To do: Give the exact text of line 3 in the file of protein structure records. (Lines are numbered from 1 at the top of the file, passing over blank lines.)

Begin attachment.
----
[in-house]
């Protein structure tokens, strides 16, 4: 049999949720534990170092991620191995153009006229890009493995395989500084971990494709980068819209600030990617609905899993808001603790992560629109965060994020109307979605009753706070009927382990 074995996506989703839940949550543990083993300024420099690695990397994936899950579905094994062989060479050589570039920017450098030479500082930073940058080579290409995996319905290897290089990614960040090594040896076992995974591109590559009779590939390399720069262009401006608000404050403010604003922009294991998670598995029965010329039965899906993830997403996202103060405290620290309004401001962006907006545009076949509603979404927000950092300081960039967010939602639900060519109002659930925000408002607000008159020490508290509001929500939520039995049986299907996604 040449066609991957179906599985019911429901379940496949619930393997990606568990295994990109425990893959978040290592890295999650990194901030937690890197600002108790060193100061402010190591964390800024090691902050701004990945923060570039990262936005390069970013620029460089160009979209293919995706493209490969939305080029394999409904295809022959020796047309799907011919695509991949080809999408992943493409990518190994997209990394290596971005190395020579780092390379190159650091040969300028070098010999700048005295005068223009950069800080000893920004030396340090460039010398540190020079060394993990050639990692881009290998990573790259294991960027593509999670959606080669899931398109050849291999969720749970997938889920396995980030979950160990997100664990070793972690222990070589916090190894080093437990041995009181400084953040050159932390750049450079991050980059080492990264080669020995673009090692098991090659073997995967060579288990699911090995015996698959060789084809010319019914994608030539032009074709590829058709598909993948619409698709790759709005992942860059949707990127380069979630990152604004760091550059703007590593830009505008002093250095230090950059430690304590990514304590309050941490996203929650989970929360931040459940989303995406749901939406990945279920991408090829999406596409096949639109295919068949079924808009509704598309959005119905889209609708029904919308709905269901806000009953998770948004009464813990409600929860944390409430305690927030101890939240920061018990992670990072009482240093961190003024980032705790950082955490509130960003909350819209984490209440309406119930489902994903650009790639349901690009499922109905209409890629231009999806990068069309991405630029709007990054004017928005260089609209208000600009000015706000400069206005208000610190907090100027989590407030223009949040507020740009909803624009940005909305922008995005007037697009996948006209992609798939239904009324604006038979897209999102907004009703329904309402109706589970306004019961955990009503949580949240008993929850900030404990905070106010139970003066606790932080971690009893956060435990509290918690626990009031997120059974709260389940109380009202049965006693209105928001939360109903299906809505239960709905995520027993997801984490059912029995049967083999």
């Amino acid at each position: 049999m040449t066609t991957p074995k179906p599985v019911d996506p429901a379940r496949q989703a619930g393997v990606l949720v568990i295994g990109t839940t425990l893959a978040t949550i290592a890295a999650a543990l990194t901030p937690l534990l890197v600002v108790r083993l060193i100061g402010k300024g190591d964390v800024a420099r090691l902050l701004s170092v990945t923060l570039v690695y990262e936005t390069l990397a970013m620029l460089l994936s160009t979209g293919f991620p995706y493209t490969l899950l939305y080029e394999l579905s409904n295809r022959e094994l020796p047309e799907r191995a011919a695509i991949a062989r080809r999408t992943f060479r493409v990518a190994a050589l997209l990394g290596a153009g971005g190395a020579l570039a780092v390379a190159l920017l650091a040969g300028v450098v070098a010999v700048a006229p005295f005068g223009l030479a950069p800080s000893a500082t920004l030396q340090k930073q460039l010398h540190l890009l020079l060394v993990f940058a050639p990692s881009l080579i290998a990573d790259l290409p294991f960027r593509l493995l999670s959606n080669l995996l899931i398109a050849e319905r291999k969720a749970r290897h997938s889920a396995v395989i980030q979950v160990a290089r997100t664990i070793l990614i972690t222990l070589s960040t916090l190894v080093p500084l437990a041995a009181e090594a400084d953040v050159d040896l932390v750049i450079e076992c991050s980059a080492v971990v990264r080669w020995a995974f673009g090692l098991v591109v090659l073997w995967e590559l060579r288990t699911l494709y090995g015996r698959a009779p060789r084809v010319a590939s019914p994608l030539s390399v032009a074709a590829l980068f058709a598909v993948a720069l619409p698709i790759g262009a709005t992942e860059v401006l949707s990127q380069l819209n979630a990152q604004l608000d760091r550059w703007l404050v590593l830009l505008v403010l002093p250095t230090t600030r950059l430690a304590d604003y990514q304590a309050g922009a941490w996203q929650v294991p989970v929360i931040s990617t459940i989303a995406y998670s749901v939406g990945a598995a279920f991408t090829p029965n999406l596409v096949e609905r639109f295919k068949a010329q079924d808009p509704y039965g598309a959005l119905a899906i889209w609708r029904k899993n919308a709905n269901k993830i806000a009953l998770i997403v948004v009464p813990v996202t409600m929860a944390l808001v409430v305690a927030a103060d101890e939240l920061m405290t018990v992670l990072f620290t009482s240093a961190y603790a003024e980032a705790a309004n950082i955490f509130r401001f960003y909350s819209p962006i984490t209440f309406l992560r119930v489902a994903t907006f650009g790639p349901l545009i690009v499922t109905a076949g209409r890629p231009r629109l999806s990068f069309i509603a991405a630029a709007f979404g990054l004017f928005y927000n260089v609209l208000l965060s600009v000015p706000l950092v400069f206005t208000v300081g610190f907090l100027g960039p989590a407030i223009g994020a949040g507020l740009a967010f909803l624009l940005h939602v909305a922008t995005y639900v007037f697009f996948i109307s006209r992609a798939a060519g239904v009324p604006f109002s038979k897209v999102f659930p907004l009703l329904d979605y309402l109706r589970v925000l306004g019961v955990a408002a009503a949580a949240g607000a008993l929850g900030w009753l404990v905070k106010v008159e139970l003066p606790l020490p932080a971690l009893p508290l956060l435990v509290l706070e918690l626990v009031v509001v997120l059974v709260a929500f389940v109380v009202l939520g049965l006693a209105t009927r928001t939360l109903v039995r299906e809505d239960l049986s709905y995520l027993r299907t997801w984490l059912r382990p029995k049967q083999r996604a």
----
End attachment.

């Amino acid at each position: 049999m040449t066609t991957p074995k179906p599985v019911d996506p429901a379940r496949q989703a619930g393997v990606l949720v568990i295994g990109t839940t425990l893959a978040t949550i290592a890295a999650a543990l990194t901030p937690l534990l890197v600002v108790r083993l060193i100061g402010k300024g190591d964390v800024a420099r090691l902050l701004s170092v990945t923060l570039v690695y990262e936005t390069l990397a970013m620029l460089l994936s160009t979209g293919f991620p995706y493209t490969l899950l939305y080029e394999l579905s409904n295809r022959e094994l020796p047309e799907r191995a011919a695509i991949a062989r080809r999408t992943f060479r493409v990518a190994a050589l997209l990394g290596a153009g971005g190395a020579l570039a780092v390379a190159l920017l650091a040969g300028v450098v070098a010999v700048a006229p005295f005068g223009l030479a950069p800080s000893a500082t920004l030396q340090k930073q460039l010398h540190l890009l020079l060394v993990f940058a050639p990692s881009l080579i290998a990573d790259l290409p294991f960027r593509l493995l999670s959606n080669l995996l899931i398109a050849e319905r291999k969720a749970r290897h997938s889920a396995v395989i980030q979950v160990a290089r997100t664990i070793l990614i972690t222990l070589s960040t916090l190894v080093p500084l437990a041995a009181e090594a400084d953040v050159d040896l932390v750049i450079e076992c991050s980059a080492v971990v990264r080669w020995a995974f673009g090692l098991v591109v090659l073997w995967e590559l060579r288990t699911l494709y090995g015996r698959a009779p060789r084809v010319a590939s019914p994608l030539s390399v032009a074709a590829l980068f058709a598909v993948a720069l619409p698709i790759g262009a709005t992942e860059v401006l949707s990127q380069l819209n979630a990152q604004l608000d760091r550059w703007l404050v590593l830009l505008v403010l002093p250095t230090t600030r950059l430690a304590d604003y990514q304590a309050g922009a941490w996203q929650v294991p989970v929360i931040s990617t459940i989303a995406y998670s749901v939406g990945a598995a279920f991408t090829p029965n999406l596409v096949e609905r639109f295919k068949a010329q079924d808009p509704y039965g598309a959005l119905a899906i889209w609708r029904k899993n919308a709905n269901k993830i806000a009953l998770i997403v948004v009464p813990v996202t409600m929860a944390l808001v409430v305690a927030a103060d101890e939240l920061m405290t018990v992670l990072f620290t009482s240093a961190y603790a003024e980032a705790a309004n950082i955490f509130r401001f960003y909350s819209p962006i984490t209440f309406l992560r119930v489902a994903t907006f650009g790639p349901l545009i690009v499922t109905a076949g209409r890629p231009r629109l999806s990068f069309i509603a991405a630029a709007f979404g990054l004017f928005y927000n260089v609209l208000l965060s600009v000015p706000l950092v400069f206005t208000v300081g610190f907090l100027g960039p989590a407030i223009g994020a949040g507020l740009a967010f909803l624009l940005h939602v909305a922008t995005y639900v007037f697009f996948i109307s006209r992609a798939a060519g239904v009324p604006f109002s038979k897209v999102f659930p907004l009703l329904d979605y309402l109706r589970v925000l306004g019961v955990a408002a009503a949580a949240g607000a008993l929850g900030w009753l404990v905070k106010v008159e139970l003066p606790l020490p932080a971690l009893p508290l956060l435990v509290l706070e918690l626990v009031v509001v997120l059974v709260a929500f389940v109380v009202l939520g049965l006693a209105t009927r928001t939360l109903v039995r299906e809505d239960l049986s709905y995520l027993r299907t997801w984490l059912r382990p029995k049967q083999r996604a």